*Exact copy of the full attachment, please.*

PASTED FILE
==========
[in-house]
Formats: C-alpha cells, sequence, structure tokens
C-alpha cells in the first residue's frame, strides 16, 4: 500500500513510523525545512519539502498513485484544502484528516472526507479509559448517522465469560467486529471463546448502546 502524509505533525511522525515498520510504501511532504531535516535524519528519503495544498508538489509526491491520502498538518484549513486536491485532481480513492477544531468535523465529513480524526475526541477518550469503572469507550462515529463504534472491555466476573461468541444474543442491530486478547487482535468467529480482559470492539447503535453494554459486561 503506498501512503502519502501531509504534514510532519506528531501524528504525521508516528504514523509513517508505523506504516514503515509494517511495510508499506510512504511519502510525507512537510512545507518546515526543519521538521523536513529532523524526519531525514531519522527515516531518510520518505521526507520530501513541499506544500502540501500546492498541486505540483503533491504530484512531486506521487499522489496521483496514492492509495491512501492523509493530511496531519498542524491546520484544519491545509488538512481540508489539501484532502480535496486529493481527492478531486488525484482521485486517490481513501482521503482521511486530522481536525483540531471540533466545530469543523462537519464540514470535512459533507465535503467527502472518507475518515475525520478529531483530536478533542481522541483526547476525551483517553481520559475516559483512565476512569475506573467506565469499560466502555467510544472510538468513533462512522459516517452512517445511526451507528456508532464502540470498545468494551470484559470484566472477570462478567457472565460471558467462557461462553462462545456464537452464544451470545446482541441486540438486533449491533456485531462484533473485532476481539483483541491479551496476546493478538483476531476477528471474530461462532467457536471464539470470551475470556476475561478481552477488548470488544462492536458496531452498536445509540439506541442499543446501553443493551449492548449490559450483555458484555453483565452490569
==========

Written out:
[in-house]
Formats: C-alpha cells, sequence, structure tokens
C-alpha cells in the first residue's frame, strides 16, 4: 500500500513510523525545512519539502498513485484544502484528516472526507479509559448517522465469560467486529471463546448502546 502524509505533525511522525515498520510504501511532504531535516535524519528519503495544498508538489509526491491520502498538518484549513486536491485532481480513492477544531468535523465529513480524526475526541477518550469503572469507550462515529463504534472491555466476573461468541444474543442491530486478547487482535468467529480482559470492539447503535453494554459486561 503506498501512503502519502501531509504534514510532519506528531501524528504525521508516528504514523509513517508505523506504516514503515509494517511495510508499506510512504511519502510525507512537510512545507518546515526543519521538521523536513529532523524526519531525514531519522527515516531518510520518505521526507520530501513541499506544500502540501500546492498541486505540483503533491504530484512531486506521487499522489496521483496514492492509495491512501492523509493530511496531519498542524491546520484544519491545509488538512481540508489539501484532502480535496486529493481527492478531486488525484482521485486517490481513501482521503482521511486530522481536525483540531471540533466545530469543523462537519464540514470535512459533507465535503467527502472518507475518515475525520478529531483530536478533542481522541483526547476525551483517553481520559475516559483512565476512569475506573467506565469499560466502555467510544472510538468513533462512522459516517452512517445511526451507528456508532464502540470498545468494551470484559470484566472477570462478567457472565460471558467462557461462553462462545456464537452464544451470545446482541441486540438486533449491533456485531462484533473485532476481539483483541491479551496476546493478538483476531476477528471474530461462532467457536471464539470470551475470556476475561478481552477488548470488544462492536458496531452498536445509540439506541442499543446501553443493551449492548449490559450483555458484555453483565452490569